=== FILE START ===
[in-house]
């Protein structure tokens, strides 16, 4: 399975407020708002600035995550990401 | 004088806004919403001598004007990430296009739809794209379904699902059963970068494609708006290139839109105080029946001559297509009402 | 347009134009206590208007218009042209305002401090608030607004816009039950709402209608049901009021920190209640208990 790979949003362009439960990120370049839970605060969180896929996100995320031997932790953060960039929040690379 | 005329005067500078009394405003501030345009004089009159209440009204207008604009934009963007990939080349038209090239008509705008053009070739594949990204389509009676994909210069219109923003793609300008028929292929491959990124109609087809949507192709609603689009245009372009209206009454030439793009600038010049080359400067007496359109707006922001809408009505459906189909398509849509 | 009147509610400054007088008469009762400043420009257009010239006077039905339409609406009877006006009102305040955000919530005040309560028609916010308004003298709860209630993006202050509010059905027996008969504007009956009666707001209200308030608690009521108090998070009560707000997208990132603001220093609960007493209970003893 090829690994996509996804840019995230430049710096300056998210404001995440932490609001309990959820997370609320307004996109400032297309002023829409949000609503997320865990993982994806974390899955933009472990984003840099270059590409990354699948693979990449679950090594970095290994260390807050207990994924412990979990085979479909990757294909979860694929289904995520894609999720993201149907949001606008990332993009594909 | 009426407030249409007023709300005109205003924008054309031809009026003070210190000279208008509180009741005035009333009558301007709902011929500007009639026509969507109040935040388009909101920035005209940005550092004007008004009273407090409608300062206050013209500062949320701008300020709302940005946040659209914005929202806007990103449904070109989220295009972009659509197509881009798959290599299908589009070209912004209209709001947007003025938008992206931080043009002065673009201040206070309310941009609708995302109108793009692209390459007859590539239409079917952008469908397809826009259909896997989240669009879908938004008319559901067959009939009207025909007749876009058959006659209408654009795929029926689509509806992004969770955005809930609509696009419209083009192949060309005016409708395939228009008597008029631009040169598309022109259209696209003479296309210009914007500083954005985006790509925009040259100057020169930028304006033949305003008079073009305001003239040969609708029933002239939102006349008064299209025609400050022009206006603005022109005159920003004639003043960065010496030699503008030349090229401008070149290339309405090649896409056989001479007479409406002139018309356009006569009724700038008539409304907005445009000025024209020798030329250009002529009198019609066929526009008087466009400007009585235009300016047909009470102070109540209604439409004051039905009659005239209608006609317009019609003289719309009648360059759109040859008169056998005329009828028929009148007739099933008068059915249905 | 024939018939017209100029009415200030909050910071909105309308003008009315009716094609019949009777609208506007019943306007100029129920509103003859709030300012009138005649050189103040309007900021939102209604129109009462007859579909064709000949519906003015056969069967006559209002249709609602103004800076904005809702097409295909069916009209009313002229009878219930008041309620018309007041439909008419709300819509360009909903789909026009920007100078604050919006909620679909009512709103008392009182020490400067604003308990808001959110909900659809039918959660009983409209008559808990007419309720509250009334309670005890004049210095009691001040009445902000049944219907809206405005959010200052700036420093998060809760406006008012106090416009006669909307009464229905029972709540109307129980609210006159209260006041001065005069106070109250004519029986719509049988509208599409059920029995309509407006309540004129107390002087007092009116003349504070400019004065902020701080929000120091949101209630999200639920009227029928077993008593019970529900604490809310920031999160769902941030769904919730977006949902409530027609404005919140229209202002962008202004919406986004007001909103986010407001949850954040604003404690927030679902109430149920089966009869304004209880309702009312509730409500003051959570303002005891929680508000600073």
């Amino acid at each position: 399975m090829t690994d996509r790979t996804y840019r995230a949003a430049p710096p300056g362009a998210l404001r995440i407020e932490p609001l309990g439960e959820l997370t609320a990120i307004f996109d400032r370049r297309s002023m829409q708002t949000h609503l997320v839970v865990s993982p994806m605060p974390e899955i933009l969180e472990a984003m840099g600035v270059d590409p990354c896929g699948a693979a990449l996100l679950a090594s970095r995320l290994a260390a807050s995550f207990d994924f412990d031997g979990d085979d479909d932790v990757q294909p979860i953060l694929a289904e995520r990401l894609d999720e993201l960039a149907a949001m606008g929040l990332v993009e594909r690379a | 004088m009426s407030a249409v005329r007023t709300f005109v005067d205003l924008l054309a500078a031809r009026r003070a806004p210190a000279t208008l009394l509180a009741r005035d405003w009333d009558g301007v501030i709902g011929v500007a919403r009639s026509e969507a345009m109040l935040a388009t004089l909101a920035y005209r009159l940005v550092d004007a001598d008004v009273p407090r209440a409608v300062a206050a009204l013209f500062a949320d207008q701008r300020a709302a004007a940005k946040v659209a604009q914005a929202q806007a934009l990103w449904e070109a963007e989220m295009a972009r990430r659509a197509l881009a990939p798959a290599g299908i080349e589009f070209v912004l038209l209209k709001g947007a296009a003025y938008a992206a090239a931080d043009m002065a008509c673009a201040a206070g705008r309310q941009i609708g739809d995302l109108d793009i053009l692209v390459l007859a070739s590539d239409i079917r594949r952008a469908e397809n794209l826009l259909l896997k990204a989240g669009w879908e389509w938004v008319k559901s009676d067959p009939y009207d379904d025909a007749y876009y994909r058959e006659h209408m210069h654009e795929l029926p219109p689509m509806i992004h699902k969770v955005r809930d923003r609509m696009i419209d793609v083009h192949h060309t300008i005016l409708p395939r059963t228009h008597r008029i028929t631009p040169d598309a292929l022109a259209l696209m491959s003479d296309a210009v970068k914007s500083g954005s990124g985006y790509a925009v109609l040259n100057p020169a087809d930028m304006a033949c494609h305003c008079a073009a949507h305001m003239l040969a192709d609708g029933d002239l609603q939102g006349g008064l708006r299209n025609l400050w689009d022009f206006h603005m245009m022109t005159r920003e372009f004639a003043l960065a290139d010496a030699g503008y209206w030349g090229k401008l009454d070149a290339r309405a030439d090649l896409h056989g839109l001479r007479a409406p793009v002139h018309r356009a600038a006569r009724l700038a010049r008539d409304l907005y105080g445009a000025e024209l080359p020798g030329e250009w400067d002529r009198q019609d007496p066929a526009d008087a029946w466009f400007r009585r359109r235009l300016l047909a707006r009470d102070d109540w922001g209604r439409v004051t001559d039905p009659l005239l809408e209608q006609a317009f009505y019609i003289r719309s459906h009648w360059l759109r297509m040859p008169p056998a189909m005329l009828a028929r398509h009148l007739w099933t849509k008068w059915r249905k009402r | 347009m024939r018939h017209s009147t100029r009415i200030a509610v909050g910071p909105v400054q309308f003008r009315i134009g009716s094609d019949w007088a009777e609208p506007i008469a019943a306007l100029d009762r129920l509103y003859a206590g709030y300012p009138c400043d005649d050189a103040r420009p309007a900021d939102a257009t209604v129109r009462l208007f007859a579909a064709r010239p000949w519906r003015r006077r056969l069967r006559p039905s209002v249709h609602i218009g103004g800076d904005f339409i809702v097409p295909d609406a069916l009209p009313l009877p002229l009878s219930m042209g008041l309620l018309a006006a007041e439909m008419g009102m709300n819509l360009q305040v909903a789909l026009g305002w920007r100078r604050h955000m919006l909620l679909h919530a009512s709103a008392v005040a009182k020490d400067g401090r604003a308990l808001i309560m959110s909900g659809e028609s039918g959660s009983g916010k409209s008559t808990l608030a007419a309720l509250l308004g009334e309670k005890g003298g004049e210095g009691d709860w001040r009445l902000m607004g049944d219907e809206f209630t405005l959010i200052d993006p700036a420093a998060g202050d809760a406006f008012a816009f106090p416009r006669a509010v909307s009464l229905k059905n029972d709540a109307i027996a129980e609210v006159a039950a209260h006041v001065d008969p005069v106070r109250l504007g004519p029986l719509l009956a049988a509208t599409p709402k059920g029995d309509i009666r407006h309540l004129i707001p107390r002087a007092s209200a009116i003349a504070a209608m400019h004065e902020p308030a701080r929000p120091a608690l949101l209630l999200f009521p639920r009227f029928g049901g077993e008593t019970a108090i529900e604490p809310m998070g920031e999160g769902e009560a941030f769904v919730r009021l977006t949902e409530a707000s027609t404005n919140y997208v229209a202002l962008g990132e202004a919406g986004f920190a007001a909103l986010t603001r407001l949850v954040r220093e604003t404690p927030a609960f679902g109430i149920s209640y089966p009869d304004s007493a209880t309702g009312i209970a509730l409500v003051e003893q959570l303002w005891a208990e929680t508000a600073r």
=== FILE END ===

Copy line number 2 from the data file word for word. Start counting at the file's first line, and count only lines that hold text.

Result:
């Protein structure tokens, strides 16, 4: 399975407020708002600035995550990401 | 004088806004919403001598004007990430296009739809794209379904699902059963970068494609708006290139839109105080029946001559297509009402 | 347009134009206590208007218009042209305002401090608030607004816009039950709402209608049901009021920190209640208990 790979949003362009439960990120370049839970605060969180896929996100995320031997932790953060960039929040690379 | 005329005067500078009394405003501030345009004089009159209440009204207008604009934009963007990939080349038209090239008509705008053009070739594949990204389509009676994909210069219109923003793609300008028929292929491959990124109609087809949507192709609603689009245009372009209206009454030439793009600038010049080359400067007496359109707006922001809408009505459906189909398509849509 | 009147509610400054007088008469009762400043420009257009010239006077039905339409609406009877006006009102305040955000919530005040309560028609916010308004003298709860209630993006202050509010059905027996008969504007009956009666707001209200308030608690009521108090998070009560707000997208990132603001220093609960007493209970003893 090829690994996509996804840019995230430049710096300056998210404001995440932490609001309990959820997370609320307004996109400032297309002023829409949000609503997320865990993982994806974390899955933009472990984003840099270059590409990354699948693979990449679950090594970095290994260390807050207990994924412990979990085979479909990757294909979860694929289904995520894609999720993201149907949001606008990332993009594909 | 009426407030249409007023709300005109205003924008054309031809009026003070210190000279208008509180009741005035009333009558301007709902011929500007009639026509969507109040935040388009909101920035005209940005550092004007008004009273407090409608300062206050013209500062949320701008300020709302940005946040659209914005929202806007990103449904070109989220295009972009659509197509881009798959290599299908589009070209912004209209709001947007003025938008992206931080043009002065673009201040206070309310941009609708995302109108793009692209390459007859590539239409079917952008469908397809826009259909896997989240669009879908938004008319559901067959009939009207025909007749876009058959006659209408654009795929029926689509509806992004969770955005809930609509696009419209083009192949060309005016409708395939228009008597008029631009040169598309022109259209696209003479296309210009914007500083954005985006790509925009040259100057020169930028304006033949305003008079073009305001003239040969609708029933002239939102006349008064299209025609400050022009206006603005022109005159920003004639003043960065010496030699503008030349090229401008070149290339309405090649896409056989001479007479409406002139018309356009006569009724700038008539409304907005445009000025024209020798030329250009002529009198019609066929526009008087466009400007009585235009300016047909009470102070109540209604439409004051039905009659005239209608006609317009019609003289719309009648360059759109040859008169056998005329009828028929009148007739099933008068059915249905 | 024939018939017209100029009415200030909050910071909105309308003008009315009716094609019949009777609208506007019943306007100029129920509103003859709030300012009138005649050189103040309007900021939102209604129109009462007859579909064709000949519906003015056969069967006559209002249709609602103004800076904005809702097409295909069916009209009313002229009878219930008041309620018309007041439909008419709300819509360009909903789909026009920007100078604050919006909620679909009512709103008392009182020490400067604003308990808001959110909900659809039918959660009983409209008559808990007419309720509250009334309670005890004049210095009691001040009445902000049944219907809206405005959010200052700036420093998060809760406006008012106090416009006669909307009464229905029972709540109307129980609210006159209260006041001065005069106070109250004519029986719509049988509208599409059920029995309509407006309540004129107390002087007092009116003349504070400019004065902020701080929000120091949101209630999200639920009227029928077993008593019970529900604490809310920031999160769902941030769904919730977006949902409530027609404005919140229209202002962008202004919406986004007001909103986010407001949850954040604003404690927030679902109430149920089966009869304004209880309702009312509730409500003051959570303002005891929680508000600073």